International banks were competing to finance Indias ambitious target of 175-gigawatt solar and wind energy development by 2022, a top international banker has said. “There is a very hectic pace of financing in the renewable projects,” said James Cameron, the Singapore-based managing director at the Hong Kong and Shanghai Banking Corp (HSBC). Noting the governments ambitious target of completing 100-GW of solar and 75-GW of wind energy by 2022, he said: “Certainly, India is going to have more megawatt of renewable energy on the ground than anywhere else in Asia.” “Domestic banks are supporting these well-structured projects very strongly by offering competitive terms and pricing. And that is why we are looking at a lot of projects that are to be done,” said the HSBCs co-head of infrastructure and real estate group for Asia Pacific.
“We are seeing opportunities for both the domestic and international capital markets to play an increasing role in financing these projects, especially as they become operational or are heading towards completion,” said Cameron of the financing support following the domestic lenders. International financiers are also more comfortable with renewable projects by state-owned corporations and state governments with higher grade credit ratings, said Cameron who addressed the “Financing Energy Projects in Asia 2016” here earlier this week. But he also noted potential capital capacity freeze in the domestic markets, given the huge pressure on funding 175,000-MW projects.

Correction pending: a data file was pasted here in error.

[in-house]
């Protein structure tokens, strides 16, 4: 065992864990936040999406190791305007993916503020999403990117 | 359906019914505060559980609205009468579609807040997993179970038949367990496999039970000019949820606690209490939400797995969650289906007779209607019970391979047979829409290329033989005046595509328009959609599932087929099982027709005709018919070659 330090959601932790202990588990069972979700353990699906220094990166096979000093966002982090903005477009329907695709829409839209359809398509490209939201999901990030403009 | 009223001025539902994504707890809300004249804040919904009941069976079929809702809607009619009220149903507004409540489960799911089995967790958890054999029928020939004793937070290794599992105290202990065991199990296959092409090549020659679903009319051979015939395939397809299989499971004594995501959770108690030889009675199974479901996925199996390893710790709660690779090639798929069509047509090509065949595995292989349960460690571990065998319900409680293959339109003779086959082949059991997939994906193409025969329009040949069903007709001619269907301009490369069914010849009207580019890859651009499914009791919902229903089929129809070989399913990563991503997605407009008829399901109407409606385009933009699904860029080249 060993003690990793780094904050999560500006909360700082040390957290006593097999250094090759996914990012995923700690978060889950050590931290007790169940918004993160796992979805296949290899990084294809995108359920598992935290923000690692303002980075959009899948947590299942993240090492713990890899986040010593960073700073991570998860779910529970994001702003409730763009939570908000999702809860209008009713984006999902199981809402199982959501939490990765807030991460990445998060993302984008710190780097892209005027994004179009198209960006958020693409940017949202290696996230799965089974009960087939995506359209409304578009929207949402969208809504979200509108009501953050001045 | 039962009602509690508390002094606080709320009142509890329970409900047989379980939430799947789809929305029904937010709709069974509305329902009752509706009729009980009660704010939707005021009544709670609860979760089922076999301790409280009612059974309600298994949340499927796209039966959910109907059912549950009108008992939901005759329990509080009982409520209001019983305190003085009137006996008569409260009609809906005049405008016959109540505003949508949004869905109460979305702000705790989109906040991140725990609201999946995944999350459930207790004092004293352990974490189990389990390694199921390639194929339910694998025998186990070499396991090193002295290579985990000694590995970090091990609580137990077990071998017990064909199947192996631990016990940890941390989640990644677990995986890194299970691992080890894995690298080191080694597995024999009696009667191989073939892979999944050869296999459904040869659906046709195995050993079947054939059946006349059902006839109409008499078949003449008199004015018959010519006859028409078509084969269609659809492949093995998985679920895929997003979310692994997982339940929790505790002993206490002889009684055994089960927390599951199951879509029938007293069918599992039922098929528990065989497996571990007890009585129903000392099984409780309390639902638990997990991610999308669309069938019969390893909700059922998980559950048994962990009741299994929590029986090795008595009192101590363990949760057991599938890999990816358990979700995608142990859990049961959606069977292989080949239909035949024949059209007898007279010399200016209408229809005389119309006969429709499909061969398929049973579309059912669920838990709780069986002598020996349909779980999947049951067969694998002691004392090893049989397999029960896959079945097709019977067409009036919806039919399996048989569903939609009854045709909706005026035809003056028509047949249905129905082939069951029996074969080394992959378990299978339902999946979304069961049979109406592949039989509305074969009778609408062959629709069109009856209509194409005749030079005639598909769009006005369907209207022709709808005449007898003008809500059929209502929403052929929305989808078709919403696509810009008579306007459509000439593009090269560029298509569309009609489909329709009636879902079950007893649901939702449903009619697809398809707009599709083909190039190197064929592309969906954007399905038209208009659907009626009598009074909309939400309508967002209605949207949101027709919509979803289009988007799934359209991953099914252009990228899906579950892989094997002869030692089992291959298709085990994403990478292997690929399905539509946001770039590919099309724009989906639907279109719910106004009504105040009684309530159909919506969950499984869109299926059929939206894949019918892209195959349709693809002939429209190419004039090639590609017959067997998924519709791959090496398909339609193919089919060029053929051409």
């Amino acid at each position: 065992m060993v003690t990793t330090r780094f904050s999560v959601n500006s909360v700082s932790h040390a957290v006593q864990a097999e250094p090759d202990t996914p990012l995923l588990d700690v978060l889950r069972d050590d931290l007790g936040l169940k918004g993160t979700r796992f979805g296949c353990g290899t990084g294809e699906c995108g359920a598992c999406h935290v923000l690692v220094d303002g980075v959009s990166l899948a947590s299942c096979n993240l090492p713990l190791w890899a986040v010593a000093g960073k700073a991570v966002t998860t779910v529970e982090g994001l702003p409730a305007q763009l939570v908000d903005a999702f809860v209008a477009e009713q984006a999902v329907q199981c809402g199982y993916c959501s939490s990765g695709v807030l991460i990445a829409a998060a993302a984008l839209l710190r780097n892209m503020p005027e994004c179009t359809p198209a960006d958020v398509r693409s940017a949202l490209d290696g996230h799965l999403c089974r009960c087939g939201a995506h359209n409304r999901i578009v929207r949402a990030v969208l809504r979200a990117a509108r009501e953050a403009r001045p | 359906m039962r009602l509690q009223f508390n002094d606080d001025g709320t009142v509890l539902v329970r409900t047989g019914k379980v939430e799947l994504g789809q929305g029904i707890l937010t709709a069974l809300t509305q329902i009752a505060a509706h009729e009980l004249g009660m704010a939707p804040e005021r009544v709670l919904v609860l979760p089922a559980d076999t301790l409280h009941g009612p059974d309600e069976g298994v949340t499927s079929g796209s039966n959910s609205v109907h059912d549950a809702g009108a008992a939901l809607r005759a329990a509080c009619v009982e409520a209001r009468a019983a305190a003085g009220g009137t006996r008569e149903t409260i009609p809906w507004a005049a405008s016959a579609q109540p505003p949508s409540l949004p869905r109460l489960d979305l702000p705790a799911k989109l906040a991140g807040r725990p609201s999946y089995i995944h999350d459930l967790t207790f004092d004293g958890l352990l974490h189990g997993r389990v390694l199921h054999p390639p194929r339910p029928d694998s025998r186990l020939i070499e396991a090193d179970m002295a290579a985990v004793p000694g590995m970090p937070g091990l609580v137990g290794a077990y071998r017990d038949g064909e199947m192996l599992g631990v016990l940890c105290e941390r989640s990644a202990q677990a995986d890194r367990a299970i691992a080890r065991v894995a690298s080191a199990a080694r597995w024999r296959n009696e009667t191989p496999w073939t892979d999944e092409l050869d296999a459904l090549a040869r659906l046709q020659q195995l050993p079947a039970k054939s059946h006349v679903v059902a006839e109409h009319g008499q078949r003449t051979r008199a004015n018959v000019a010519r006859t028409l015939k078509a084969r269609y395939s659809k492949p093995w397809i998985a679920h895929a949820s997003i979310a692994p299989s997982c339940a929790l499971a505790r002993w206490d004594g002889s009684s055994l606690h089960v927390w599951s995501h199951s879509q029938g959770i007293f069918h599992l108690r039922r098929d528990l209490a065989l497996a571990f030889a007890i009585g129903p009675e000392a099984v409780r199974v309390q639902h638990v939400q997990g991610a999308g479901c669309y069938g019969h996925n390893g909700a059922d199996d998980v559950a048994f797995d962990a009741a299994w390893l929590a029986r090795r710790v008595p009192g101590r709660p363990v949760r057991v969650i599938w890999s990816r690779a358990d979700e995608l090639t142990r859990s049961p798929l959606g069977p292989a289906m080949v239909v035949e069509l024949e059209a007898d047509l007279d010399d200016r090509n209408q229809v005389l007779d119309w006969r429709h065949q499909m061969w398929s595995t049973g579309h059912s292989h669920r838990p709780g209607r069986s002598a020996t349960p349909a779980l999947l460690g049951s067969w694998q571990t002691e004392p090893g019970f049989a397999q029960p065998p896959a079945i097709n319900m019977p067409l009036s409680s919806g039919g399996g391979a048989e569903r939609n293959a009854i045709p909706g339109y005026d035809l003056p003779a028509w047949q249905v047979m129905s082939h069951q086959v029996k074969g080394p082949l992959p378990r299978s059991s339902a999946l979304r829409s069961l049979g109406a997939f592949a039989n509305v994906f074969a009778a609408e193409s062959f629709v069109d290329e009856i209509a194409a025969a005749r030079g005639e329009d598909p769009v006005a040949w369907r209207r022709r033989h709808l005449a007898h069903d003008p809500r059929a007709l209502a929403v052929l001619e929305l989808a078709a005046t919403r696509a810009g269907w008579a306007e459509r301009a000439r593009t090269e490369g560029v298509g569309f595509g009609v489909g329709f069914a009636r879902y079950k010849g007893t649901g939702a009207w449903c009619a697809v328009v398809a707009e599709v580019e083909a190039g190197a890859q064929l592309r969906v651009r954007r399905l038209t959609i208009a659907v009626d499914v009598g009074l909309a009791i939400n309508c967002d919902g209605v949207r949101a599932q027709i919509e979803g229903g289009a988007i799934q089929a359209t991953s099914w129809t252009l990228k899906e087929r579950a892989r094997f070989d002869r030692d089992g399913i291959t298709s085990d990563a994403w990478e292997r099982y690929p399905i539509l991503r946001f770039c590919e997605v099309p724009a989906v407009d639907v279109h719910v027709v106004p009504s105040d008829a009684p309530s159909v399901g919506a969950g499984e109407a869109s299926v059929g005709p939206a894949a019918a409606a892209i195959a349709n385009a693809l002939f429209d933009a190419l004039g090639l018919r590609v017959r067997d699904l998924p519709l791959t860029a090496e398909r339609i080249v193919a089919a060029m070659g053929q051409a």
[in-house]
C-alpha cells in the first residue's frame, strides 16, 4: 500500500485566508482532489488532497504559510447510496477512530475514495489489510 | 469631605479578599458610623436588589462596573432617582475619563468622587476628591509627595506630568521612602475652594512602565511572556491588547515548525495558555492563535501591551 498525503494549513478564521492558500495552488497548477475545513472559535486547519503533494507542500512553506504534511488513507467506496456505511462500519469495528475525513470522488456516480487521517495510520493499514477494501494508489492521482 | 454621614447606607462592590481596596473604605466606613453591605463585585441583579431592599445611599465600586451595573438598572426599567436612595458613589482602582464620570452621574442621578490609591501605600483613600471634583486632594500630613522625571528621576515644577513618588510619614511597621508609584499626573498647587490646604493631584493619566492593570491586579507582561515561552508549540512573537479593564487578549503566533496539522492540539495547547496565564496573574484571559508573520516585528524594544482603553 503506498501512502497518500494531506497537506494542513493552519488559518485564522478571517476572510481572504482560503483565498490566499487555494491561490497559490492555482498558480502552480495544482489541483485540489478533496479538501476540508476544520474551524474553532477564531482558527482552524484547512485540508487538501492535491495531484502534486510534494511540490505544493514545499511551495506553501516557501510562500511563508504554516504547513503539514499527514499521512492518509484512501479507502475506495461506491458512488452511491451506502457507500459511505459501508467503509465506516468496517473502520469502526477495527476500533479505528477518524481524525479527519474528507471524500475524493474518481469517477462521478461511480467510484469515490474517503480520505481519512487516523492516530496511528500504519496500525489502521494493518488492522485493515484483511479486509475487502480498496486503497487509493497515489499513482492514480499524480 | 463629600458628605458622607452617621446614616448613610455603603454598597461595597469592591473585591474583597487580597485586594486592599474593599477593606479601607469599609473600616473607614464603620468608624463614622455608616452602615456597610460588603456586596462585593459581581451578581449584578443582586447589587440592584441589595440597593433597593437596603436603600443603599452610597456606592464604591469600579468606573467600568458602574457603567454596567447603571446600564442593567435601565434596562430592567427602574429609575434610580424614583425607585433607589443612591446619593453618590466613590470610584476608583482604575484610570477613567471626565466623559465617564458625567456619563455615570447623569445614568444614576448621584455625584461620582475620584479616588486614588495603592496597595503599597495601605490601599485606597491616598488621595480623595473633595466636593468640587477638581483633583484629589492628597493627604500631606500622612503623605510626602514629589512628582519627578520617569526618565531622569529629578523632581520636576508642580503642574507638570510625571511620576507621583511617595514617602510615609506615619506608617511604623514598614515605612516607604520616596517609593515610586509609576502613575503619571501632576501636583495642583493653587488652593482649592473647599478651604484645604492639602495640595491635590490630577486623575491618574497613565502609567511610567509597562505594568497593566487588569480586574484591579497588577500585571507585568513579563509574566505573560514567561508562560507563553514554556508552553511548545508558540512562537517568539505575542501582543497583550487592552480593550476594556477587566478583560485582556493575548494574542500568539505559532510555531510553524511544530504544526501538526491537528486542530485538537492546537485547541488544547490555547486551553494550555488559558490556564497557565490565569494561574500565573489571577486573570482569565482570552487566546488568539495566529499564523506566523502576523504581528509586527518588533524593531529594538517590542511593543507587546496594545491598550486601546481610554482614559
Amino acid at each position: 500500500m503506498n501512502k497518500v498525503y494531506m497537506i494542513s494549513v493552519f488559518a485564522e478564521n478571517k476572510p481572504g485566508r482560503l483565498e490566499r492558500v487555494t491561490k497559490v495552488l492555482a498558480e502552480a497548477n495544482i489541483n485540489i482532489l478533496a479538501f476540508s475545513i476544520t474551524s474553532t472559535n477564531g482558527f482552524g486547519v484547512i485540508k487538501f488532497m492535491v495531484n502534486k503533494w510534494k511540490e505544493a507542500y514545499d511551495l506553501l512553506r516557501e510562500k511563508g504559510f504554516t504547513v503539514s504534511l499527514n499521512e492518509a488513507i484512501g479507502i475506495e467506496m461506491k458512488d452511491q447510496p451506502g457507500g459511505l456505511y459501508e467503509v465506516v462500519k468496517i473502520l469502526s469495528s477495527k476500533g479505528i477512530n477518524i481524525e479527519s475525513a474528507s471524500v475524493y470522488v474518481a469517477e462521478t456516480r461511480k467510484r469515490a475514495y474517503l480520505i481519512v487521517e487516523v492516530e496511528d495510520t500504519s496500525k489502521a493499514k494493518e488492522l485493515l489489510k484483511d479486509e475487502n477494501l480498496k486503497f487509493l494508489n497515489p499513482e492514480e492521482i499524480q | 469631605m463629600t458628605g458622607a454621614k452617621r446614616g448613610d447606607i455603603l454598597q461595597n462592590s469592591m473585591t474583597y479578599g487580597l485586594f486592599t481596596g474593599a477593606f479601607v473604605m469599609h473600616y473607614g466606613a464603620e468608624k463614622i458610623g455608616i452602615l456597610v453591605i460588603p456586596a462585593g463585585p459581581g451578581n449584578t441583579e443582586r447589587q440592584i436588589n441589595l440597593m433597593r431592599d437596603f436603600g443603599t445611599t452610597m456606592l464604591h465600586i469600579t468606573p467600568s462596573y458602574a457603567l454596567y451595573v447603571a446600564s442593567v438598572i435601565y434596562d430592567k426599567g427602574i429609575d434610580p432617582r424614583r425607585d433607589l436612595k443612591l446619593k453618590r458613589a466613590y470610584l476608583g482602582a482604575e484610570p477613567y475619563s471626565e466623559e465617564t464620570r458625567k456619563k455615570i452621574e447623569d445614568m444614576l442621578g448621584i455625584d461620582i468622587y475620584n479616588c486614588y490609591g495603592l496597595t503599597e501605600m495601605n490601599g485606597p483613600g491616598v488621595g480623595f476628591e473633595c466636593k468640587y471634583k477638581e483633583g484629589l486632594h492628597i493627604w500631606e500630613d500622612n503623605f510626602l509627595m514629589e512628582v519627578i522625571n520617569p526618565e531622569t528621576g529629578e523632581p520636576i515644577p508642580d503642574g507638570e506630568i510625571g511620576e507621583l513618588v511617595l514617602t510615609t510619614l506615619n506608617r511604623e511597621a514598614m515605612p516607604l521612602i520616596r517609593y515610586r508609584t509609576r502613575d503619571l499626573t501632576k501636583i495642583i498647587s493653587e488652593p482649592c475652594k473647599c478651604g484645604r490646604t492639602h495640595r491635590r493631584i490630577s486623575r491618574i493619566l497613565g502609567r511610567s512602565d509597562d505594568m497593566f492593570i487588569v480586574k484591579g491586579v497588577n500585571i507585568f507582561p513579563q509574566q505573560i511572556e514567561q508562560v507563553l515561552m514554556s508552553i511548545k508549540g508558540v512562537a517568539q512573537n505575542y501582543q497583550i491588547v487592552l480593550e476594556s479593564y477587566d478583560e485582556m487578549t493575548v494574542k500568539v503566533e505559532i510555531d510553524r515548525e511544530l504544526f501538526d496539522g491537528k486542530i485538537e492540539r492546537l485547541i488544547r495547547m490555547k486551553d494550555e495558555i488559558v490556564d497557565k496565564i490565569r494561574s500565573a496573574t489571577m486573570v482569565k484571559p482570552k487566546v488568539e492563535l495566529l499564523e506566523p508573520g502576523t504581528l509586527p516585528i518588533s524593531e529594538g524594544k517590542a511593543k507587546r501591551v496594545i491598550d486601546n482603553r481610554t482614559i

According to industry estimate, each renewable megawatt would cost USD 1 million. “There are a wide range of international banks looking at the state utilities credit qualities,” said Cameron, a veteran in capital financing, global banking and market studies. The bidding process is more streamlined, he pointed out in reference to easier regulatory regimes and tariff offerings compared to Indias past regulation-bounded project implementations.